Meanwhile, Inside Radio, a publication owned by Clear Channel which owns Pandora competitor iHeartRadio, was busy covering a story about more research on Pandora’s listeners. Mark Kassoff and Company, a radio programming research company, surveyed 1,177 Pandora listeners, asking them just what they like so much about the service. Their conclusion? Pandora listeners are control freaks. And that’s the headline that Inside Radio chose for their coverage of the info.
Now, despite the headline, the Kassoff data is actually pretty good – revealing to those that read past the opening sentence that people like the personalizable options that Pandora gives to listeners. Kassoff goes on to examine in his survey the ways that Pandora and FM are different, and encourage broadcasters to focus on those differences. Which is a great conclusion for his study..
Digital audio is not a trend it’s a behavior. So said Targetspot CEO Eyal Goldwerger during his research update at RAIN Summit West this week. With 42% of the population listening, listening online is a firmly established behavior – one that grew 8% since last year.
Goldwerger presented a lot of great stats during his brief ten minute research update at the Summit – where he updated a research study originally presented last year by Targetspot. The audience is 54% male and 46% female. 51% are married, 22% have a household income of $100k +, and 64% own their own home.
What’s more – 80% of all listeners spend 1 – 3 hours per day listening online.
The numbers presented by Targetspot are remarkably and reassuringly similar to those recently presented by Arbitron/Edison Research in an update to their Infinite Dial Study, where 39% of the 12+ population was found to be listening monthly to online radio and 29% are listening weekly.
NPR Digital has teamed up with Triton Digital to offer new services to member stations. The new tools will include audience measurement and sponsor management tools that are intended to help stations grow their digital sponsorship revenue by more effectively presenting listeners with audio sponsorship messages, while at the same time providing measurement of audience and sponsorship impact.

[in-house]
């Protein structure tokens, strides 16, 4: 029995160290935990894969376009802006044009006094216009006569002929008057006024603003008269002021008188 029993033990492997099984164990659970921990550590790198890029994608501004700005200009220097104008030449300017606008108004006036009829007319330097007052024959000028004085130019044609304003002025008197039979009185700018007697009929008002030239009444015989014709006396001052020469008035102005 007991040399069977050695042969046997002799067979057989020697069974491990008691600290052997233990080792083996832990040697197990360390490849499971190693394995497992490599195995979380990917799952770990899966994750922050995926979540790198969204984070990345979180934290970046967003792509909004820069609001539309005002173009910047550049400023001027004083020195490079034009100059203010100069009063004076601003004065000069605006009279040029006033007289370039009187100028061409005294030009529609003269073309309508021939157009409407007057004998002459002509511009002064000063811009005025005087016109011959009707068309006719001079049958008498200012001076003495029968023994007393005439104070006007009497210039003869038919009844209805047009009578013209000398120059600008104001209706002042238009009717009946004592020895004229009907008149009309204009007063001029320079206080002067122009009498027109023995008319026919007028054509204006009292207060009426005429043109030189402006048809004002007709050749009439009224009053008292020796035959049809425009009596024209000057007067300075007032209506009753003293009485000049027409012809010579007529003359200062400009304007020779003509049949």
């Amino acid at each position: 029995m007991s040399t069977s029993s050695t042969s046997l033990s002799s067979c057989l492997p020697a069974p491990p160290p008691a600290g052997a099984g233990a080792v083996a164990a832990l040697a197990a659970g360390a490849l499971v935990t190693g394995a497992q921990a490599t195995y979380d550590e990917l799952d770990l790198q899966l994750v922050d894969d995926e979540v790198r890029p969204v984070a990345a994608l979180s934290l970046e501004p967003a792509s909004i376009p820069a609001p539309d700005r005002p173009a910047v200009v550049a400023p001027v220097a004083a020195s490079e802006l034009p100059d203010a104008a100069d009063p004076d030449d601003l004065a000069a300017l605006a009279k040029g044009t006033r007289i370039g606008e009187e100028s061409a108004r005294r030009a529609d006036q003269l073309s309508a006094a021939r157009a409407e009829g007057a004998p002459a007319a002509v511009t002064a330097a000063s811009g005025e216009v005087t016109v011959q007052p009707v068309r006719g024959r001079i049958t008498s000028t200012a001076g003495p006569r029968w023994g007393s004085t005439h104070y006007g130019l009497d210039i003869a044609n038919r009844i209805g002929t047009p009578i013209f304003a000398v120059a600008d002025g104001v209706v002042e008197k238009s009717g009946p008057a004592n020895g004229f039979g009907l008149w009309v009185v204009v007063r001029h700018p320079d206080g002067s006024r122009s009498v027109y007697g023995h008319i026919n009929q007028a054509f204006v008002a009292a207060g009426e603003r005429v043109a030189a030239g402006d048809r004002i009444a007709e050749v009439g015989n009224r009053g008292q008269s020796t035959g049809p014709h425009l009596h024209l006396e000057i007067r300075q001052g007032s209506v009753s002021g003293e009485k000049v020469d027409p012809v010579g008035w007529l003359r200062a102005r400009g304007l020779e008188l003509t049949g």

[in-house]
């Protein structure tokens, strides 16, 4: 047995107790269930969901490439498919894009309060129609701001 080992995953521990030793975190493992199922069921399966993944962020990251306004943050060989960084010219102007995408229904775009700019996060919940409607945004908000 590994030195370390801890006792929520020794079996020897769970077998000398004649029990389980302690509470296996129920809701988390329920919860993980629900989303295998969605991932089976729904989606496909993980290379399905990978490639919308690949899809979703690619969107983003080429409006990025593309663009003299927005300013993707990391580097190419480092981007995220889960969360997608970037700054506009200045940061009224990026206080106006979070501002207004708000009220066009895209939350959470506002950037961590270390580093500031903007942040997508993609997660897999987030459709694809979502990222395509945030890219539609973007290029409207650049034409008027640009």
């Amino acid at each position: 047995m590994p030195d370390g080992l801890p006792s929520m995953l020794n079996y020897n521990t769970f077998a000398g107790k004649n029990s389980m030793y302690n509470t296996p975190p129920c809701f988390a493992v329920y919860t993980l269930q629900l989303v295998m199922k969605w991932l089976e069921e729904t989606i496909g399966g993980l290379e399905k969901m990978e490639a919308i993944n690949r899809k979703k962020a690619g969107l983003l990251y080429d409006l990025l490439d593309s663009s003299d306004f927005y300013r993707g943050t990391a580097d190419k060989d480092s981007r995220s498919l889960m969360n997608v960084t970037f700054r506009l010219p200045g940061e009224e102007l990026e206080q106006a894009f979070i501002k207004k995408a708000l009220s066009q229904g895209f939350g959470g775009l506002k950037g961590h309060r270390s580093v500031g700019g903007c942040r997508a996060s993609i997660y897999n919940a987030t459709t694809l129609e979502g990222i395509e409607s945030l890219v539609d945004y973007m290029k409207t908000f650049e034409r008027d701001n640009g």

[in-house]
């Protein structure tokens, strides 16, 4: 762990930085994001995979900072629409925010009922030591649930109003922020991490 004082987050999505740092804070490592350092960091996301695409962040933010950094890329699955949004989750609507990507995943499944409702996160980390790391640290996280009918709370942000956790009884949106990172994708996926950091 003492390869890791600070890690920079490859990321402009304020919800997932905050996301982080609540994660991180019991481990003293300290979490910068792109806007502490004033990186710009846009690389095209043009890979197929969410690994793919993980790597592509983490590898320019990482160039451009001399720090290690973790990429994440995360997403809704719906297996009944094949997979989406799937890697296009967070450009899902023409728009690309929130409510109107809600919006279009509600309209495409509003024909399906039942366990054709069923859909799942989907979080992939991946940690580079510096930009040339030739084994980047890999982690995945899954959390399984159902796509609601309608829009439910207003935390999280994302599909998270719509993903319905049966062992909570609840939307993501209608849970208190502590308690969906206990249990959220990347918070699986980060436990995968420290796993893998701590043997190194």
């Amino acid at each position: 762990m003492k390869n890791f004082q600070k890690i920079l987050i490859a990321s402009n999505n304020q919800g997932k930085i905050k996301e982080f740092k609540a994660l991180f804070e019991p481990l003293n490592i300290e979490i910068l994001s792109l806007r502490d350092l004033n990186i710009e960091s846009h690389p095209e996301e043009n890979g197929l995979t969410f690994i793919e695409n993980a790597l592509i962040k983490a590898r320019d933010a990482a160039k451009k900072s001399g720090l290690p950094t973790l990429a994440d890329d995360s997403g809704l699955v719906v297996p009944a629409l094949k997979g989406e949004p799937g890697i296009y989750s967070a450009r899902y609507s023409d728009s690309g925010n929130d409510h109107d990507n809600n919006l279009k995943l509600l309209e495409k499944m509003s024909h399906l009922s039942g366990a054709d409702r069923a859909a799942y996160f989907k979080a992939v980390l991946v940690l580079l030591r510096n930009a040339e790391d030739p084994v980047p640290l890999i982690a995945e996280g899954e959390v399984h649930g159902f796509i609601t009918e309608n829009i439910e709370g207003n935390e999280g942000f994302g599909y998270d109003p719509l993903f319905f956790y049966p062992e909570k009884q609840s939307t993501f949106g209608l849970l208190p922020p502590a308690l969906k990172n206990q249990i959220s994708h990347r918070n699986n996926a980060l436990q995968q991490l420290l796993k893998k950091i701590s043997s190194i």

Bob Kempf, Vice President of NPR Digital Services, (and an old friend – hi Bob!), says “these new tools will help stations to better identify and quantify the rapidly growing number of listeners that are accessing their programming through online streaming, and to translate that into metrics that are meaningful to potential sponsors.”
Triton’s Webcast Metrics will provide the audience measurement piece and Ad-Injector ad insertion will enable the corporate sponsorship tools. Combined, these tools will provide NPR stations with the ability to coordinate, measure and confirm corporate sponsorship campaigns in a similar way to ad campaigns.
This seems like a natural for NPR, rounding up their network of stations online for measurement of audience and sponsor campaigns – so much so that I’m kind of wondering what took them so long – my guess there is that it smelled a little too much like commercial station behavior and that kept them away for a while.
Local radio stations grew online revenue at a 15% pace in 2011. Total industry online revenues were $439 million, according to a new report by BIA Kelsey.
According to BIA Kelsey, radio’s ability to create and sell local content, combined with the ability to cross promote on and off air, has “has given broadcast stations the opportunity to expand their position in their local markets from solely an over-the-air media source to a local media company that can provide access to local audiences in different, effective ways for their advertiser clients.”
In fact, local content assets, sold by a trained local sales team, are the combined forces that will enable local radio stations to grow online revenue to $767 million by 2016. BIA Kelsey predicts a steady 11.8% growth rate 2012 – 2016.